“It’s definitely a great boost for the right to bear arms,” said Alan Gura, a lawyer in the case who earlier helped overturn gun-control measures in the District. “People around the country are a little more secure in their freedoms today.”

But others said that an important safeguard in Maryland — the ability to judge whether someone really needs to carry a gun in public — has been stripped away.

“This is a potentially very dangerous decision,” said Jonathan Lowy, director of the Legal Action Project at the Brady Center to Prevent Gun Violence, which supported the state in the lawsuit. “People of Maryland have right to decide who can carry loaded guns in the public places that we all enjoy.”

“I don’t think this is a decision that will enhance public safety,” said Daniel Webster, co-director of the Johns Hopkins Center for Gun Policy and Research. “It will more likely harm public safety.”

The fight over gun rights in Maryland also reaches into the state legislature and produces a perennially heated debate in Annapolis, with Republicans blasting Democrats for imposing gun laws on the state’s entire population that are tailored for the Baltimore and Washington areas.

Republican lawmakers have four bills pending in the House of Delegates to repeal the “good and substantial reason” requirement. Similar bills have failed repeatedly in recent years. There are now about 12,000 active handgun permits in Maryland, according to the state police.

Officials have denied an average of 214 applicants annually since 2009 on the basis of a finding that the person did not have a substantial reason to wear, carry or transport a gun, according to the state Department of Legislative Services.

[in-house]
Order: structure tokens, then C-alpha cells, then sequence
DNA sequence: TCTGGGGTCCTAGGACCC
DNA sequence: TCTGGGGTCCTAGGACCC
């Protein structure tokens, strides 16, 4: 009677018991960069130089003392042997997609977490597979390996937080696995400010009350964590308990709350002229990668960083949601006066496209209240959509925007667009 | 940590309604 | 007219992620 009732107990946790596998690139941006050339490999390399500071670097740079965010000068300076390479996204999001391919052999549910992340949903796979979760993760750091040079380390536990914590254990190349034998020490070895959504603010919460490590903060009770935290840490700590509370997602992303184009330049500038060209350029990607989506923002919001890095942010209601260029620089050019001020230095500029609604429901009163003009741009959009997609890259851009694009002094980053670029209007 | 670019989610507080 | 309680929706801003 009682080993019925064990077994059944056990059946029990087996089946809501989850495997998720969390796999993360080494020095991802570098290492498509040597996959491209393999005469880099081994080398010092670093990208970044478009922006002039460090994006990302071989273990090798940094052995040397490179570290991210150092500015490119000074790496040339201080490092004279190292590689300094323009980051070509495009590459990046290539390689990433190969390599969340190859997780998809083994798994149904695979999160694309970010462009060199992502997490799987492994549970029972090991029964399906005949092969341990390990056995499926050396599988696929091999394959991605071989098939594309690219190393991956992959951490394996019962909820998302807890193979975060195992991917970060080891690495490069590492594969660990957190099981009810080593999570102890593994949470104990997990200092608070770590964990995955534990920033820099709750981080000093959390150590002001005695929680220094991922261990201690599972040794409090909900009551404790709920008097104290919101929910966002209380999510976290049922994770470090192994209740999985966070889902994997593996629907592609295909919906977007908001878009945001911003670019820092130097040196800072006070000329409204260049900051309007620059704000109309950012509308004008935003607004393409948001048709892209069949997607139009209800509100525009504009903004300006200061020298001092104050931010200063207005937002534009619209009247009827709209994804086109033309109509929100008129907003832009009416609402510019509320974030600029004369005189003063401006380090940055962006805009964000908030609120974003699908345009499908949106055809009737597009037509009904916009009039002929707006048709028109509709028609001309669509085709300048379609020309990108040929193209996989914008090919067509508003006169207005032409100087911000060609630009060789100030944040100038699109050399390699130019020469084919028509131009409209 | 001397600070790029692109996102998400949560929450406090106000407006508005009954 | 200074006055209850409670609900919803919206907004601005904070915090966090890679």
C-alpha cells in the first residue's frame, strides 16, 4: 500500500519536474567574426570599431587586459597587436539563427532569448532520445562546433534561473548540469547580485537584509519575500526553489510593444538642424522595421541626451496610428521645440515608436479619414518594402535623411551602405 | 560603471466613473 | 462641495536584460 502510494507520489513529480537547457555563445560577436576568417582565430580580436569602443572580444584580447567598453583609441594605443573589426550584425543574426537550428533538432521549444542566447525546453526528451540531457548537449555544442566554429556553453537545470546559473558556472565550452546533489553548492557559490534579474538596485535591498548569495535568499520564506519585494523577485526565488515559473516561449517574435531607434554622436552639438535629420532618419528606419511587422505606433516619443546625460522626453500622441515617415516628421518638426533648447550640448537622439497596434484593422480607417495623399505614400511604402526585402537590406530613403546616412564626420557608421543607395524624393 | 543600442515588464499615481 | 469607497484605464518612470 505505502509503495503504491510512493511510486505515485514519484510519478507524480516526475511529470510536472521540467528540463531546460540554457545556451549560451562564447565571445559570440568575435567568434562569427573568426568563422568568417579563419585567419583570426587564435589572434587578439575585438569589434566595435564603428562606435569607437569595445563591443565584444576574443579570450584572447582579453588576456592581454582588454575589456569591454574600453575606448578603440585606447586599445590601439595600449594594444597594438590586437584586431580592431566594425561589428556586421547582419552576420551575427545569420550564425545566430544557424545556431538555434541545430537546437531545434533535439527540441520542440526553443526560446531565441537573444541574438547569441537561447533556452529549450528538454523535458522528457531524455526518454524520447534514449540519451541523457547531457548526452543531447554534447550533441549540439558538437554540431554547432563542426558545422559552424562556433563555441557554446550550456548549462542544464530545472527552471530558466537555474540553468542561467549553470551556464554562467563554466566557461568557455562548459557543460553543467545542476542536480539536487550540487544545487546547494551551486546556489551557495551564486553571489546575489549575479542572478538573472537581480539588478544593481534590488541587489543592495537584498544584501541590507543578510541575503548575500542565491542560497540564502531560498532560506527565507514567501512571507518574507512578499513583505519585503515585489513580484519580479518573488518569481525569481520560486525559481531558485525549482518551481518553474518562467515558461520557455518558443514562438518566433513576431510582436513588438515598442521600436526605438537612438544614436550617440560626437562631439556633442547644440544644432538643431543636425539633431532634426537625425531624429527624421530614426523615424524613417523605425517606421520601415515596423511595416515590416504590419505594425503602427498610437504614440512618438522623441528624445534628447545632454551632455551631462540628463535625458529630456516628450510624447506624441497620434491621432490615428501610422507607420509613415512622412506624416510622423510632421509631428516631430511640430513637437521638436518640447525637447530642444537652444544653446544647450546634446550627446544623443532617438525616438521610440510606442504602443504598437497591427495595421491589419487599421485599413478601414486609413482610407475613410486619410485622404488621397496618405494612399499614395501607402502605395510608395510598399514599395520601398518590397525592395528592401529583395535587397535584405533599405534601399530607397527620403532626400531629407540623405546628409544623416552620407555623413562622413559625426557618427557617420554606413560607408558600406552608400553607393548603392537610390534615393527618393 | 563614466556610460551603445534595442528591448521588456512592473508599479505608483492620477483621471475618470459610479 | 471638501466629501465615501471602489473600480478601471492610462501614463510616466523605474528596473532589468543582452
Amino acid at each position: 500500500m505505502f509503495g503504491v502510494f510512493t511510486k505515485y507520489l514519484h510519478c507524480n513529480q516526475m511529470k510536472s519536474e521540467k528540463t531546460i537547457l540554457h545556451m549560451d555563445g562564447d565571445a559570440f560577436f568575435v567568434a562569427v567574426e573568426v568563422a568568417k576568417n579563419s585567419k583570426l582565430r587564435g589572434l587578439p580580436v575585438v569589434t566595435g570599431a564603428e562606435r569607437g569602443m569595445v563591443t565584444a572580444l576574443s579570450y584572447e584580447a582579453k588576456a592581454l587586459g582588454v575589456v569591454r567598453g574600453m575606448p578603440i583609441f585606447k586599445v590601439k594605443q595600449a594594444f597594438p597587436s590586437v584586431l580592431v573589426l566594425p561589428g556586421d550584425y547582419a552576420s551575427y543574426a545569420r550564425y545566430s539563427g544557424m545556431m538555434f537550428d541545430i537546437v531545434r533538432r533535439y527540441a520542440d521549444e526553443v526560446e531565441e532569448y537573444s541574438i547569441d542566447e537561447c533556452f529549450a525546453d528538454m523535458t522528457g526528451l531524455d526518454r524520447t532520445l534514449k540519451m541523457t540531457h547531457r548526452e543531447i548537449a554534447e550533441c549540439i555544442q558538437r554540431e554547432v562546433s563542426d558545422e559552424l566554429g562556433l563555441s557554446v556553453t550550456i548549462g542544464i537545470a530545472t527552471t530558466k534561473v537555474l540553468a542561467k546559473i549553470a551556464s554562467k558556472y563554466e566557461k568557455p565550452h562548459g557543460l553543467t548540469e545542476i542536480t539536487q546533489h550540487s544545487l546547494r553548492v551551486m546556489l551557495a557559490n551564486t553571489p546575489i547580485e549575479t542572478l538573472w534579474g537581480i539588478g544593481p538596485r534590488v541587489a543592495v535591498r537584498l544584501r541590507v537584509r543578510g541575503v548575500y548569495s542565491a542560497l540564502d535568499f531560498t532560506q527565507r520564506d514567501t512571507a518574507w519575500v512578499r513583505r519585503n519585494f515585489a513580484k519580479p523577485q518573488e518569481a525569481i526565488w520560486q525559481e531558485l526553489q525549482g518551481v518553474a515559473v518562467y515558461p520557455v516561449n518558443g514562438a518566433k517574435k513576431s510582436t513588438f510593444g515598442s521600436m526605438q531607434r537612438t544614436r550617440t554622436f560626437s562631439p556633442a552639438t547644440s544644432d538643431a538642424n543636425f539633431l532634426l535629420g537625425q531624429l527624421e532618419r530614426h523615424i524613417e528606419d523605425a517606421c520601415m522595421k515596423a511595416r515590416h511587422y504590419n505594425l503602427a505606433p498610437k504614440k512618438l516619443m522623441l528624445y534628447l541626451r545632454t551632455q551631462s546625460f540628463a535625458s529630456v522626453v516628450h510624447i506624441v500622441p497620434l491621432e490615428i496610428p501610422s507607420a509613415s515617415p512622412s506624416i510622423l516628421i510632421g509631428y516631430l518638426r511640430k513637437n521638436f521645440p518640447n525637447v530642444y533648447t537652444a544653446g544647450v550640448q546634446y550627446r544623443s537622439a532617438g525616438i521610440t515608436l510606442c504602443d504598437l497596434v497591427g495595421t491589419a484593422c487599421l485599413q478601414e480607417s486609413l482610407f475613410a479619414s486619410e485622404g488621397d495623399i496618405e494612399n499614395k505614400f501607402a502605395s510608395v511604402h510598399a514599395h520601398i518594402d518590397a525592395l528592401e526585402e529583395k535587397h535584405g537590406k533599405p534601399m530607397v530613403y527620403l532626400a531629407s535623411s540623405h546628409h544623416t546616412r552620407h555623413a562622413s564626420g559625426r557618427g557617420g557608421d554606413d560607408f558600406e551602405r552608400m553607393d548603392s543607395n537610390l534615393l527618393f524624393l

During debate on the Republican-sponsored bills this year, state police warned that undoing the requirement would result in an initial wave of 15,000 applicants for handguns in the budget year beginning in July and that an additional 10,000 people would apply, on average, every year thereafter.

But the state’s nonpartisan budget analyst’s office took issue with those estimates. It said the state police had failed to provide a rationale for such a large projected increase. The analyst’s office, nonetheless, estimated that the number of gun applications statewide would double, to about 3,600 annually.

During a Feb. 21 hearing in the House Judiciary Committee, dozens of gun rights advocates crowded the committee room to testify about the difficulty of obtaining a permit to carry a gun in Maryland.

Del. Michael D. Smigiel Sr. (R-Cecil), the lead sponsor of one of the bills, argued that the ability to carry a gun is an “unalienable right that comes from God” and grilled Maryland State Police Lt. Jerry Beason about the necessity of the “good and substantial reason” clause. Beason conceded that the phrase is “impossible” to define.

“Shame on the state of Maryland,” Smigiel said.

Staff writers Fredrick Kunkle and Greg Masters and staff researcher Jennifer Jenkins contributed to this report.